Afghans narrate Taliban takeover on social media: fear, solidarity and resistance | Asia | An in-depth look at news from across the continent | DW

“It’s been four days since I lost all motivation to work. Throughout years of working as a journalist, I have never felt so frustrated and useless. I receive calls and messages from people I know, who tell me they have been attacked, beaten up, and dragged out of their houses. What should I do? Where should I publish these [stories]? My hands are tied.”

This is what Anisa Shaheed, a prominent Afghan journalist, tweets about her life under Taliban rule. Praised for her courage byReporters Without Borders, Shaheed had continued to work even in face of the expanding power of the Taliban and their increasing threats for journalists. This changed when the militia stormed into Kabul, upended the lives of all residents and put the careers of female professionals in serious jeopardy. 

Since then, like many other Afghan citizens, Shaheed has had only her social media accounts to report what is going on in the streets.

The return of the Taliban has set off shockwaves through Afghanistan’s social media. Hundreds of influencers, activists and even ordinary citizens are rushing to scrub their digital lives. Posts teaching people how to delete online information are extremely popular. The increasing online activity of Taliban members and sympathizers is adding to people’s horror.

But some Afghans continue to use social media to document events and voice their fear, anger and determination to resist.

Afghan women in fear

The risk that the Taliban’s takeover will reverse the gains made for women’s social rights remains the top concern among female users of Twitter. Despite the militia’s spokesman expressing the group’s commitment to letting women study and work in “accordance with the principles of Islam,” Afghan girls and women are petrified about their future.

“After high school graduation, I have been working and saving up to pay for my college tuition fees,” writes Saher, a 19-year-old woman from Kabul, on her Twitter account. She used to work in a small clothes shop in Kabul’s city center. “I will most likely lose that job since working in a shop is not regarded as appropriate for girls. All my plans are ruined.”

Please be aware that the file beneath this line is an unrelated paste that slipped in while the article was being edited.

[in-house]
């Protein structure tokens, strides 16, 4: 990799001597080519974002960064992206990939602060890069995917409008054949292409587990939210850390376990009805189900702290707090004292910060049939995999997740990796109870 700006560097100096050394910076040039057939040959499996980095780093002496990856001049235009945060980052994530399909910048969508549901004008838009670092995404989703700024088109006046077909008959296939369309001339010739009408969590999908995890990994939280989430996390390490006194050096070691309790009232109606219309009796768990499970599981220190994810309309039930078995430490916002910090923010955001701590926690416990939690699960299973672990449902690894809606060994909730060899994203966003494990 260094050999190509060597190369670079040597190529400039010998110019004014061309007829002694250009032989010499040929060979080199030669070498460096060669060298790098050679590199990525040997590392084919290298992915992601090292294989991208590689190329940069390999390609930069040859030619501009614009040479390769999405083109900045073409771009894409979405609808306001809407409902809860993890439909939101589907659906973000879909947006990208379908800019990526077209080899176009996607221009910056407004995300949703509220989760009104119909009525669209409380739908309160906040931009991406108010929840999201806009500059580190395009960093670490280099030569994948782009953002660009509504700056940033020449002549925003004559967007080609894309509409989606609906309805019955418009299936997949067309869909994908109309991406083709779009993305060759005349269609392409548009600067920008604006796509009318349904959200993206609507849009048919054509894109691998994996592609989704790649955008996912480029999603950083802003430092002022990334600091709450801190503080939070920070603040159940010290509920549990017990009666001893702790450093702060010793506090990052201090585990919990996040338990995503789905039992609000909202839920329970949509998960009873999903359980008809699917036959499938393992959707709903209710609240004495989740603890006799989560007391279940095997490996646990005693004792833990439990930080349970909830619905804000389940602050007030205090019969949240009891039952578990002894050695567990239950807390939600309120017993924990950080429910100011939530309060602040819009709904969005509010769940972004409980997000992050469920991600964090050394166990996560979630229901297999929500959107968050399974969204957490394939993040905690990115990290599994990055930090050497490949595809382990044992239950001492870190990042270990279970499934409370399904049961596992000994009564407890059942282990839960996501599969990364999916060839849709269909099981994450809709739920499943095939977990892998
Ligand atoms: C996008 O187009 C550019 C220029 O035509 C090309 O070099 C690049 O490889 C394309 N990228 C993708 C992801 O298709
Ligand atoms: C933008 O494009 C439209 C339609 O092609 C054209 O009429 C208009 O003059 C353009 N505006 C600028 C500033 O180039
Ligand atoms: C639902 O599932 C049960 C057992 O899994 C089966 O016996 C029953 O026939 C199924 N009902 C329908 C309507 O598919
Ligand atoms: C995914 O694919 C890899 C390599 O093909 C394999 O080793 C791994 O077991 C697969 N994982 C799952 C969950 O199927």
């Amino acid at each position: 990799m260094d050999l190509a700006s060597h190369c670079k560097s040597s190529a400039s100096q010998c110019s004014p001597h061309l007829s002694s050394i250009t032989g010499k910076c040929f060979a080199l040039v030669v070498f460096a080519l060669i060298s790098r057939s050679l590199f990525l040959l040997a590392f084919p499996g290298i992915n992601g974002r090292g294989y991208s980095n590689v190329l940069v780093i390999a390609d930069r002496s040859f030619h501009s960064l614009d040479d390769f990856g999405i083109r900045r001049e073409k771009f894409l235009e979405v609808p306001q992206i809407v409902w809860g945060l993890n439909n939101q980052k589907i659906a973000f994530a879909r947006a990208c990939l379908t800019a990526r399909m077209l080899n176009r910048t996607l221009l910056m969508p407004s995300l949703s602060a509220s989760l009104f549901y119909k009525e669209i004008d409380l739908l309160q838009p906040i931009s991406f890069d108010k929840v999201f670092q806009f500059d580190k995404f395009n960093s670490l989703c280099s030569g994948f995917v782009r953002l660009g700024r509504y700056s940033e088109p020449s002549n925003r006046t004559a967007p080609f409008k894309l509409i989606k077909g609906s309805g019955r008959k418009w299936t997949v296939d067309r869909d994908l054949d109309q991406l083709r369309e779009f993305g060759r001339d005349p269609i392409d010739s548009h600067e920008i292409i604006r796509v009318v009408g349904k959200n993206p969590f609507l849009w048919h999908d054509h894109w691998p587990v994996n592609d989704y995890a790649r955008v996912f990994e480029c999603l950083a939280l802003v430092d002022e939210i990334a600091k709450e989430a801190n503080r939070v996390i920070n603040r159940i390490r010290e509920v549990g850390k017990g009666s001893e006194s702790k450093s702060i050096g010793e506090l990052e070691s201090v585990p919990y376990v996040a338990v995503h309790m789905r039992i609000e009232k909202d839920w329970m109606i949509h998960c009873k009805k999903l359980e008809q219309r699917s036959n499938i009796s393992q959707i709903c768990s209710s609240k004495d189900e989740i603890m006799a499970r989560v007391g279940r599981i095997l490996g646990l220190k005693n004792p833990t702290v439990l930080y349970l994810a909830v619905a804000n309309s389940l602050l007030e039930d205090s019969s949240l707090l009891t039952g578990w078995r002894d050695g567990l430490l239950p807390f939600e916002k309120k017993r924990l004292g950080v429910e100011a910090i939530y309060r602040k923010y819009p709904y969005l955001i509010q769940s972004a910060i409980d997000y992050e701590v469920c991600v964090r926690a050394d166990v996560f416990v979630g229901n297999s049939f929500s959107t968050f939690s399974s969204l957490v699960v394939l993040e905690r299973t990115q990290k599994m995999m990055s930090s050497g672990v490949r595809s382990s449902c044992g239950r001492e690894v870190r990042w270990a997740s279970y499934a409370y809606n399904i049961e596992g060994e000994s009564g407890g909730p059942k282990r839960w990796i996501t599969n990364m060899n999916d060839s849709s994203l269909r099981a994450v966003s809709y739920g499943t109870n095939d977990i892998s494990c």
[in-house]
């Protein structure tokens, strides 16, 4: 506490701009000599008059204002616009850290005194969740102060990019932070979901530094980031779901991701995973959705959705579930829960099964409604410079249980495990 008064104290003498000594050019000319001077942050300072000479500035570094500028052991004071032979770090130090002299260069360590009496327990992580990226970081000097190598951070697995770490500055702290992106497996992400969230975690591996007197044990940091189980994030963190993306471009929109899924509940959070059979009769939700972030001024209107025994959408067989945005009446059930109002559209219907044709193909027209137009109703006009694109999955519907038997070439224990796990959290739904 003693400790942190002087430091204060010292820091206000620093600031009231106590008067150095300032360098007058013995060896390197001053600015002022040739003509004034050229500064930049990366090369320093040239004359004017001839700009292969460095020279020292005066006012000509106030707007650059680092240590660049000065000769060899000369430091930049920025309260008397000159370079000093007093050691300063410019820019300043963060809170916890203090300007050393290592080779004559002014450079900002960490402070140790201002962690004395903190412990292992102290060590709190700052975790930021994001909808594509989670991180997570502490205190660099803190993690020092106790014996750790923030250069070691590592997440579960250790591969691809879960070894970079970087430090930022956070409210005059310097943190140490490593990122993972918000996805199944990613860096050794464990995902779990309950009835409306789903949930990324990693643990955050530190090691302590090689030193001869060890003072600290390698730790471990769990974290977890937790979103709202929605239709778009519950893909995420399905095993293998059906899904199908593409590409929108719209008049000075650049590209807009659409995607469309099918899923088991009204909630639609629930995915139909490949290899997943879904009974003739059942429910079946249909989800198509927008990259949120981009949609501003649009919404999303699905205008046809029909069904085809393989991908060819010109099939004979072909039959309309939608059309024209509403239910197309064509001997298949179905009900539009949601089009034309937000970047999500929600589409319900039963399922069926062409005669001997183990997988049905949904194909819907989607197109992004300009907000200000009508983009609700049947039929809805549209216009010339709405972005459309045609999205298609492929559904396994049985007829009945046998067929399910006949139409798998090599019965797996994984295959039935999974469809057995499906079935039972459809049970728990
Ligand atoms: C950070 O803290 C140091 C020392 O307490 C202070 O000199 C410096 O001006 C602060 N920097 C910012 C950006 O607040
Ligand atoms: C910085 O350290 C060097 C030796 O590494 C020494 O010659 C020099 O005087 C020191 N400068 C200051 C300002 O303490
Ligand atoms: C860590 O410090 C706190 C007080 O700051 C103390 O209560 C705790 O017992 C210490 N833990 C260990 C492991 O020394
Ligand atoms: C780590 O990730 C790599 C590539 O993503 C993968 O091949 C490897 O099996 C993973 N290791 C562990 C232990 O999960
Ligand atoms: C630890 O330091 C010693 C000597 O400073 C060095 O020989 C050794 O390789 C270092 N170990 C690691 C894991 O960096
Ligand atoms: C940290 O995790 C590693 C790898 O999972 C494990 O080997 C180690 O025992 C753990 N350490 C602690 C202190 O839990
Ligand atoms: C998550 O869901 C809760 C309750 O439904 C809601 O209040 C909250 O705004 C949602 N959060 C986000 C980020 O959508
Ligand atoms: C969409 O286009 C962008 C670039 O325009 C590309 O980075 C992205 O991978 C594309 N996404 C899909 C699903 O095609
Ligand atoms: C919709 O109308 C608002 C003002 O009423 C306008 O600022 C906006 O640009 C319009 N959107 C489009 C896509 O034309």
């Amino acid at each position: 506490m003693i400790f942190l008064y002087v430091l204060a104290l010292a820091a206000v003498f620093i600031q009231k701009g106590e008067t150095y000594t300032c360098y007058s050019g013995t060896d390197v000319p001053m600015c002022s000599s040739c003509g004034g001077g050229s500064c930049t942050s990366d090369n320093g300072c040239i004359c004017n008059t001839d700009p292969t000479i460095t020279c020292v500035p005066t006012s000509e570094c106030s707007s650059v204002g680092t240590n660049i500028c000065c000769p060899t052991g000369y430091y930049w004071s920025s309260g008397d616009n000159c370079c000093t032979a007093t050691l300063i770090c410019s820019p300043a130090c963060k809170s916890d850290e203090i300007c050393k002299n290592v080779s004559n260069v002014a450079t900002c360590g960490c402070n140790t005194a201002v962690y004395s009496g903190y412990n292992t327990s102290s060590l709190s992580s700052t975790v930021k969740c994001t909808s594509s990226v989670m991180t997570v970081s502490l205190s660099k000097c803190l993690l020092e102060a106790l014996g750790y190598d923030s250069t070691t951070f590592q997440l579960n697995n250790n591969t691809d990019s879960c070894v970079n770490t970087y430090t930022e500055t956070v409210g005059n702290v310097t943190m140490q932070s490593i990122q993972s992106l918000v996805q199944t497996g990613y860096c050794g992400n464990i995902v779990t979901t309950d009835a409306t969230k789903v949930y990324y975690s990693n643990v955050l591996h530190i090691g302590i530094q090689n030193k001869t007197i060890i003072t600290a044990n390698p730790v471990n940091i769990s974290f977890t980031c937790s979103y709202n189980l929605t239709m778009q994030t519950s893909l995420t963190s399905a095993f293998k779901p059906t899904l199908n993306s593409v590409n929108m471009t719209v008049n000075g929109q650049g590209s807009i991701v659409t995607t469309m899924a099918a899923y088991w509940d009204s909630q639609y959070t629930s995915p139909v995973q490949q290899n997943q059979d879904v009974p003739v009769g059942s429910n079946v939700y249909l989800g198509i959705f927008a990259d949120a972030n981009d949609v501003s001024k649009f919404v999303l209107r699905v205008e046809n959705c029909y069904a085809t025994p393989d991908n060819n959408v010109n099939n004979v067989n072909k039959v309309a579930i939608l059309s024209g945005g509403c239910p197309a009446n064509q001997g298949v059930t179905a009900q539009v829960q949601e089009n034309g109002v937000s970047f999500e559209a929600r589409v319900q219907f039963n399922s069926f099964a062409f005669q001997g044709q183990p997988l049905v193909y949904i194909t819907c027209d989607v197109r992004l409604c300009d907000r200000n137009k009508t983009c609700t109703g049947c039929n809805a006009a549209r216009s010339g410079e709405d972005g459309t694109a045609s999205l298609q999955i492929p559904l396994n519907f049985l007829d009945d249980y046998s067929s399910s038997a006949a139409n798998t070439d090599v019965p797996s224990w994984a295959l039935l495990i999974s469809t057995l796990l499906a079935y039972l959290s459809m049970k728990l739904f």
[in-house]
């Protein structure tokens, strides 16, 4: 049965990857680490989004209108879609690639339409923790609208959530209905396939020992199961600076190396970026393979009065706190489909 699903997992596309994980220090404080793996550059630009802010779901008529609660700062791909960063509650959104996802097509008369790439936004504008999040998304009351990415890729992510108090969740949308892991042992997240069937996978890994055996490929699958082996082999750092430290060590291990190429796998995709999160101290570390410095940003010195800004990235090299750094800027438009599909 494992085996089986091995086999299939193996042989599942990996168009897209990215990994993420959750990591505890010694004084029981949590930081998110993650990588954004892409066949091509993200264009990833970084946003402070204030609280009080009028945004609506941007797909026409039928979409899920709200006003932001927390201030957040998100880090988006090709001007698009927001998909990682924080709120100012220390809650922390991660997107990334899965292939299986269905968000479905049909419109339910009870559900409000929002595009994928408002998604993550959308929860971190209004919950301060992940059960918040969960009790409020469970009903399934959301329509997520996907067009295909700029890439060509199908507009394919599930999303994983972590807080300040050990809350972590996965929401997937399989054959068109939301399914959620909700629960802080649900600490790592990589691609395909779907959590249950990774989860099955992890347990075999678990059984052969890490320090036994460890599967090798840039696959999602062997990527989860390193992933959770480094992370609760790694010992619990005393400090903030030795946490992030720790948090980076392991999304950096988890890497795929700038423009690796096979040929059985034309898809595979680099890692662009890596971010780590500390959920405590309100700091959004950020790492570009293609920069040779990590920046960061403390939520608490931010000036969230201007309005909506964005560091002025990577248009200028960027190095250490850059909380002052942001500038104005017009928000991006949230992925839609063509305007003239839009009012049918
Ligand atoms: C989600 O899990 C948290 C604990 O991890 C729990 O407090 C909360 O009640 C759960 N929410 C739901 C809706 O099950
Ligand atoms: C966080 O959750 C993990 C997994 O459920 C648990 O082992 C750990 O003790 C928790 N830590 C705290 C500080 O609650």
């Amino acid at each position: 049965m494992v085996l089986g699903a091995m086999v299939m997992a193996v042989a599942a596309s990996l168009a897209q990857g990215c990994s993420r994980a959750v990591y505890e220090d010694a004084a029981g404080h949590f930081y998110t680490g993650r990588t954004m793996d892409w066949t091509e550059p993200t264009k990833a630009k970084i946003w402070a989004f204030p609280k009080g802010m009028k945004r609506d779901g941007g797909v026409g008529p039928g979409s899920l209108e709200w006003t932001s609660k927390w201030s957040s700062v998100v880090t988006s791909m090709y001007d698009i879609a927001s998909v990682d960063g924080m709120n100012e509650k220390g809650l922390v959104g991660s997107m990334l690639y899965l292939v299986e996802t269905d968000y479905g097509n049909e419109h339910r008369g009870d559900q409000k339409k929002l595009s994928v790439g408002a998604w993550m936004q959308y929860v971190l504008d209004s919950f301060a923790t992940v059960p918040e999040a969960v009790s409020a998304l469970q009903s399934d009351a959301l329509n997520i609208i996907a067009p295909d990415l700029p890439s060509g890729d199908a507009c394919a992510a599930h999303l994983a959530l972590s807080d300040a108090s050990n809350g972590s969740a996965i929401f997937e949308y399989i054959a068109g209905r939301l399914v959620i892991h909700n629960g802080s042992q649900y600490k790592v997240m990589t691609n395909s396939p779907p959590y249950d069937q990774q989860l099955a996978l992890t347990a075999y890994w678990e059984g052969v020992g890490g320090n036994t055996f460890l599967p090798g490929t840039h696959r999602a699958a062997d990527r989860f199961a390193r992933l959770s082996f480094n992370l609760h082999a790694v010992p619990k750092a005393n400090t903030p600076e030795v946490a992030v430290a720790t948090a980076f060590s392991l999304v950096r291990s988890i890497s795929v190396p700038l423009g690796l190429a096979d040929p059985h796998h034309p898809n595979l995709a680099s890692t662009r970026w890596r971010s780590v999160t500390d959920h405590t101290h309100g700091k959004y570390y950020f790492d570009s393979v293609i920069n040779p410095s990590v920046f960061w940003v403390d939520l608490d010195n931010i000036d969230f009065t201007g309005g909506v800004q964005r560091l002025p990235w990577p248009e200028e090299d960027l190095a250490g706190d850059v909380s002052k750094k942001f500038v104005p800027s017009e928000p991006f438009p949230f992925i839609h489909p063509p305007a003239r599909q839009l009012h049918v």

Raha, a student in Kabul, did not dare to go out of her house for days. When finally she went out to buy groceries, the Taliban beat her for the visible tattoo on her hand. 

“I don’t want to emigrate anywhere, just want to live in a country free from Taliban, war and conflict. Is that too much to ask?” she writes in another tweet.

Laila F., a 30-year-old mother, says that the price of burqas surged sixfold overnight as more and more women feel it to be unsafe to walk in the streets without wearing such garments.  “I wish it was all a nightmare,” she writes on her Twitter account.

In Herat, the third-largest city of Afghanistan, tweets describe how memories of the previous Taliban rule more than twenty years ago have muted the streets:

“People aren’t sure if Taliban will try to ban music again, as they did in the past. Streets in Afghan cities used to be filled with the sound of music coming from TV sets, restaurants, and shops. Now a haunting silence has taken over the streets,” writes Stanis, a Twitter user based in Herat. 

Taliban ramp up on social media

As the extremist group sets itself up to govern, new pro-Taliban accounts and pages are mushrooming across Facebook, YouTube and Twitter.

These platforms consider the Taliban a terrorist organization and have long banned their content, but some members and sympathizers have managed to defy the restrictions and use the sites as a channel to spread their propaganda. Dozens of these new accounts publicly announce themselves as affiliated with the Taliban.

They post videos, images and slogans, often trying to amplify the assurances that the Taliban have brought peace to Afghans and convey the message that the Taliban are the true rulers of Afghanistan, different from the former corrupt administrations. 

During the past week alone, their posts have racked up hundreds of thousands of views on Twitter and Facebook.

Resistance and solidarity amid fear and despair

In the midst of the news about violence, death and theTaliban’s manhunt, small-scale online solidarity initiatives are thriving. 

While NGOs in big cities are demonstrating their efforts to support displaced people, the Afghan diaspora discusses ways to offer help to those who need to flee. Others work to hook up those in need with people offering to accommodate them in neighboring countries. 

Videos showing clashes between civilians and the Taliban quickly spread, especially those showing Afghan youth raising and waving Afghanistan’s flag in front of the armed Taliban militants.

“My aim is to live my life, the way I did before, and dress the way I always did,” writes Saher on her Twitter account. “Everyday resistance; this is all I can and will do against them.”

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